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What is the definition of having a "Right to drive" or other "Rights" as to opposed to having a "Privilege to drive" or other "Privileges"

This question came to me from a comment I made on the TED Talk "Google's Driverless Car". I argued that driving was not a right but a pivilege, but I noticed there were a few arguments against that thought. So it caused me to think a bit deeper on the differences between having a Right or having a Privilege. I found it impossible to truly define it in my mind. As the more I thought about it, I soon discovered my problem was, are there different definitions to this question depending what part of the world you come from or live in? As I have seen TED has an international base of people that enjoy these "Talks" and I thought I would pose this question to you all. So let the debate begin!! I look forward to your thoughts and comments on this. Thank You...

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Closing Statement from Robert Sherry

First, Thank You all for your replies, you have all given some Great input!!

As for "Rights" I think John Frum gave the best reply (in my opinion) concerning rights. He seemed to understand the Spirit of my question, which wasn't just about "U.S. Driving Rights", but "Rights" in general and he also included the whole world. His answer is as follows.See Below

"Legal rights are one aspect of rights, but not the only one. Legal rights depend on which country one is a citizen of."

"Legality is based on morality.. in every country. What are moral rights based on? That's very debatable. I have my own ideas on what's moral, but I do not assume that everyone would share my views on that."

"If I were in Malaysia, Indonesia or some Arab country, I'd have no "right" to insult Allah or Mohammed. Left libertarians do not subscribe to the concept of property rights. Some countries, and the UN seem to believe in the "right" to water: http://en.wikipedia.org/wiki/Right_to_water"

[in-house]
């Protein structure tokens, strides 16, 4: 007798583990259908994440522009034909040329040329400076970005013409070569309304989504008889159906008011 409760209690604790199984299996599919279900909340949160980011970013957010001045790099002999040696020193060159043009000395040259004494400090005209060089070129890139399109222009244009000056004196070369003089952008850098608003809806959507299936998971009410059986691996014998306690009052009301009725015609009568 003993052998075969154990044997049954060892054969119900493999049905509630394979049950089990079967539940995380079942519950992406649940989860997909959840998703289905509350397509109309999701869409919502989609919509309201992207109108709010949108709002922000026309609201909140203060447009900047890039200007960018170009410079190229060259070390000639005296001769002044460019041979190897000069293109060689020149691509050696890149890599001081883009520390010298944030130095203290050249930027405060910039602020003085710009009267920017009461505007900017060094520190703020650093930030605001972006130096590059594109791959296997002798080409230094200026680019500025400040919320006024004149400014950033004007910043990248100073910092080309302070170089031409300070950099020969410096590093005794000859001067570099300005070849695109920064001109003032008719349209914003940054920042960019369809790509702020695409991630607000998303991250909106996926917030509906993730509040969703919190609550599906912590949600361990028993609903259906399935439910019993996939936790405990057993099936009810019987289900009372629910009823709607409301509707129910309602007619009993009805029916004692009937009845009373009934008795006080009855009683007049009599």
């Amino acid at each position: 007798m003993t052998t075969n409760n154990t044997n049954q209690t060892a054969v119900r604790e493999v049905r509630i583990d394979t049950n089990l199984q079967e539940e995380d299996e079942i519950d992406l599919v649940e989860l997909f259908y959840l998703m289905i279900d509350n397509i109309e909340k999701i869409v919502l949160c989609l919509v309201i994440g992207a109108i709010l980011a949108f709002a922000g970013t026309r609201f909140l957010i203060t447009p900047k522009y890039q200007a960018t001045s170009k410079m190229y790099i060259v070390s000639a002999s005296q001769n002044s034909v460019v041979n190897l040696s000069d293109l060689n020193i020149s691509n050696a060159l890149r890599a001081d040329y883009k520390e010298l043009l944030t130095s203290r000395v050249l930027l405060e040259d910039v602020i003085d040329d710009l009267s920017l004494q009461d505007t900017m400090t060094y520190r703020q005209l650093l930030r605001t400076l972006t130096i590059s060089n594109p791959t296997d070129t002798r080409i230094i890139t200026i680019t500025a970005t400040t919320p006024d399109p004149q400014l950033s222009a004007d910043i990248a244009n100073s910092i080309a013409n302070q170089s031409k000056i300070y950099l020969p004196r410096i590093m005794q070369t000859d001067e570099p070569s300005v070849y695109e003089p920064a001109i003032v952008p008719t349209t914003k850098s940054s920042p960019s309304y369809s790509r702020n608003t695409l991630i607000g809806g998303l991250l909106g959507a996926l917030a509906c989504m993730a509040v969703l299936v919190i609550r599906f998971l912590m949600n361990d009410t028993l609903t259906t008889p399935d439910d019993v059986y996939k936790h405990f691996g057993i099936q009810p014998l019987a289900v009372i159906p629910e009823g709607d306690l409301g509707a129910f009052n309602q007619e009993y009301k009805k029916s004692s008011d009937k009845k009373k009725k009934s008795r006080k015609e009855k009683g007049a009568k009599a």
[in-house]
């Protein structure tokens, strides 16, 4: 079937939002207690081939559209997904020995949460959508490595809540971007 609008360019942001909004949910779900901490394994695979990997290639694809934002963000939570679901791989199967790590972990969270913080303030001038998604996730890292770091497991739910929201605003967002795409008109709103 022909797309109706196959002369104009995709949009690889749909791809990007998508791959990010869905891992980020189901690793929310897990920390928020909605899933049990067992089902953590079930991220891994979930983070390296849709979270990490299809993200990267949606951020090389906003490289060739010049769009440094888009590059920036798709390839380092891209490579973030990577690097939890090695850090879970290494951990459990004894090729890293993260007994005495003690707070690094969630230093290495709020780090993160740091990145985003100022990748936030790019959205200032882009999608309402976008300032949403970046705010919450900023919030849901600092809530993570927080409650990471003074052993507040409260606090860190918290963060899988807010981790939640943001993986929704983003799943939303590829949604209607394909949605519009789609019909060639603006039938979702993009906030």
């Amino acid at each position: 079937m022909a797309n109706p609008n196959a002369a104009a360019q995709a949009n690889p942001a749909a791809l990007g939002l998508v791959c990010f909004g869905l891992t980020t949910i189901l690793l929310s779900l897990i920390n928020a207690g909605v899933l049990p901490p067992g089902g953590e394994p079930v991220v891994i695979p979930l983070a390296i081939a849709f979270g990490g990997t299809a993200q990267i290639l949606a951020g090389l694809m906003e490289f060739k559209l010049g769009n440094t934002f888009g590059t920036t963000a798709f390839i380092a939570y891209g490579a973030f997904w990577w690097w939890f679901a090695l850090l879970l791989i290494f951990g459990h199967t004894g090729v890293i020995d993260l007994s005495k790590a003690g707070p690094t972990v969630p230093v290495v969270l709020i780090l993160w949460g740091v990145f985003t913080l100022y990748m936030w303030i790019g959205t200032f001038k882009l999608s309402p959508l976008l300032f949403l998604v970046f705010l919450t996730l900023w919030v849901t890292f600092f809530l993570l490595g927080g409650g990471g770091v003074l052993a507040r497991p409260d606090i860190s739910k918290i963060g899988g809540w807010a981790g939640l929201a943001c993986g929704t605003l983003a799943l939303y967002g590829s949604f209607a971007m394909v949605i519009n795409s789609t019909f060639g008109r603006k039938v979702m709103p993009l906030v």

"The statement "this isn't an opinion, it's a legal fact" is empty without the context of time and place. For most of their history, blacks and women in the US did not have a "right" to vote. For quite a while, only landowners had that right."
"Legal rights are fickle. Moral rights are subjective"

Thank You to Pat Gilbert,This is his reply concernig "Privaliges" Below you will find exerpts from his various replies..

"Rights are generally intangible, privileges are tangible

"Rights are generally seen as natural law or providence. Of the two they are infinitely more important."

"A privilege would be as you state the privilege of driving, the privilege of unemployment benefits, the privilege of healthcare."

"At the end of the day privileges are what get abused by individuals, rights are what get abused by government."

Once again, I would like to Thank You all for some very enlightening responses!!
I have learned much from you all, and you have also given me much to consider!!! R.S.... ((:^)<(

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    Jan 23 2013: Our rights are what we claim and can defend.

    As simple as that. We do not have ANY rights unless a) we claim them and b) we can defend them - in court, with arms, through democratic process or otherwise.

    If life is a basic "God-given" right, why do we have capital punishment?
    If voting were a basic "God-given" right, why children, inmates, and insane should not vote?
    If driving is a basic "God-given" right, claim it and defend it.